thanks to Jolie O’Dell of ReadWriteWeb for taping this piece from my discussion on Personal Branding at Social Media Camp. In this segment, I discuss the evolution of worrying about having embarrassing pictures on Facebook.
In many social sites, such as Facebook, Hi5, and countless others, upon signingÂ up you’re encouraged to “add your friends.” As you use these sites, you get “friend requests” or “connection requests” to add more “friends.” Eventually, as you use these social tools, the concept of friend begins to blur. In fact, as the Inuit (we don’t call them Eskimos) were thought by popular culture to have 400 words for snow (it’s a myth), we’re approaching a place where we’ll soon actually need more words for friend.
I mentioned this at a conference, and I’m not sure I ever codified it properly. So, who is a friend?
According to Wikipedia, “Friendship is co-operative and supportive behavior between two or more people. In this sense, the term connotes a relationship which involves mutual knowledge, esteem, and affection and respect along with a degree of rendering service to friends in times of need or crisis.”
In Social Networks, a friend is someone who is willing to click “add this person” in a dialog box. We have very few ways of distinguishing other people’s true friends – the ones who share mutual affection or who would give service in a crisis – from their long time college acquaintances, neighborhood well wishers, elementary school reminiscences, and stalker ex-girlfriends. One early social network, Orkut from Google, actually allowed you to indicate how close you were to a person from “never met” to “best friend.” Today’s Facebook allows you to put friends into lists so you can ignore the ones you connected with but don’t really know, but that’s not the same thing.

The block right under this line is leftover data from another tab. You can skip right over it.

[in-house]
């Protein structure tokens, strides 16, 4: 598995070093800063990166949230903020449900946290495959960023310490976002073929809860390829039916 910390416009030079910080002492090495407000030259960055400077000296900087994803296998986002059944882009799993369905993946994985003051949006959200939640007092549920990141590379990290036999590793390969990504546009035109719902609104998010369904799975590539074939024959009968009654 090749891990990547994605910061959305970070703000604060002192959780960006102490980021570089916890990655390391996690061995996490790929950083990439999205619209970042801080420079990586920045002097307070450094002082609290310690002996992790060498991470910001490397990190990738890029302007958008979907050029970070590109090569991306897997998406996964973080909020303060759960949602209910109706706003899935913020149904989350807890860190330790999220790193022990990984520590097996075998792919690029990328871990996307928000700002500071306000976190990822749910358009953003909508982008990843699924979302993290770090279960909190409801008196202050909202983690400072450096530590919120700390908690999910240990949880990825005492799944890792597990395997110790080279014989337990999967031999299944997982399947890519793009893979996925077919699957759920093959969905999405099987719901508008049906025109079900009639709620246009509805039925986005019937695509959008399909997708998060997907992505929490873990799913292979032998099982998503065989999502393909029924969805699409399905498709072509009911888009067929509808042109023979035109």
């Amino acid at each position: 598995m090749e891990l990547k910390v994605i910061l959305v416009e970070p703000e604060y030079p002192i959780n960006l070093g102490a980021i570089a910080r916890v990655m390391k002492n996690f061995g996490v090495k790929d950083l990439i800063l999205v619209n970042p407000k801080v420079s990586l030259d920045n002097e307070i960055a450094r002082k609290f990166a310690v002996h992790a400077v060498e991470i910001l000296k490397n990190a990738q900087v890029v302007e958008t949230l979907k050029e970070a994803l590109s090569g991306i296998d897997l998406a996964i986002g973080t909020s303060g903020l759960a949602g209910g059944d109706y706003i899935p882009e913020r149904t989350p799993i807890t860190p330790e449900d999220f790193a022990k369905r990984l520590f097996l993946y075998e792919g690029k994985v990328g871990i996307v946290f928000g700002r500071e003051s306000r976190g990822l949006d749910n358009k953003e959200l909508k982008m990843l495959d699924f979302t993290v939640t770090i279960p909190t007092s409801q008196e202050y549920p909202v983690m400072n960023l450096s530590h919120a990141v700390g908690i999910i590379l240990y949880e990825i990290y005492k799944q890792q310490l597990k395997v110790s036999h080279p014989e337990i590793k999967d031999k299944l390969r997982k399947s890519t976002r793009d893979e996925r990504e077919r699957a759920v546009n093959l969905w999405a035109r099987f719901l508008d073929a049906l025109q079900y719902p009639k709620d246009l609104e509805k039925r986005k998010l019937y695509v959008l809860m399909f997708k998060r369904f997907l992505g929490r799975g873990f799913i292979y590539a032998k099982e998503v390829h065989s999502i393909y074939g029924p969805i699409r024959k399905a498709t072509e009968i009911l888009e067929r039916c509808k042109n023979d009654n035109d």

The network that is most lacking in a way to distinguish levels of connection is LinkedIn. Since much of the intention behind the network is business networking and creating connections between friends, people often ask for referals to others. When you look for a way to make a connection to Bill, you may see that you’re connected by “John, Jane and 12 others.” Wouldn’t it be best if you were able to request the connection through John, who you know as well as 8 on a scale of 1-10 and who knows Bill as a 9 on the same scale? Instead you may ask Jane, who you also know as an 8, but who only knows Bill as a 2 – yet you may have no way of knowing this. This could lead to Jane awkwardly declining to make the connection, or having her request ignored.
I believe that as social networking services evolve, we’ll have more choices in how we distinguish our degrees of relationships, and how we expose that data to others. A project like the “Friend of a Friend Project” is doing so, and others such as Yahoo are attempting to start to use that data. Let’s hope we can somehow come up with words as descriptive as icy, powdery, slushy and packed to let us distinguish between our BFFs and our FOAFs.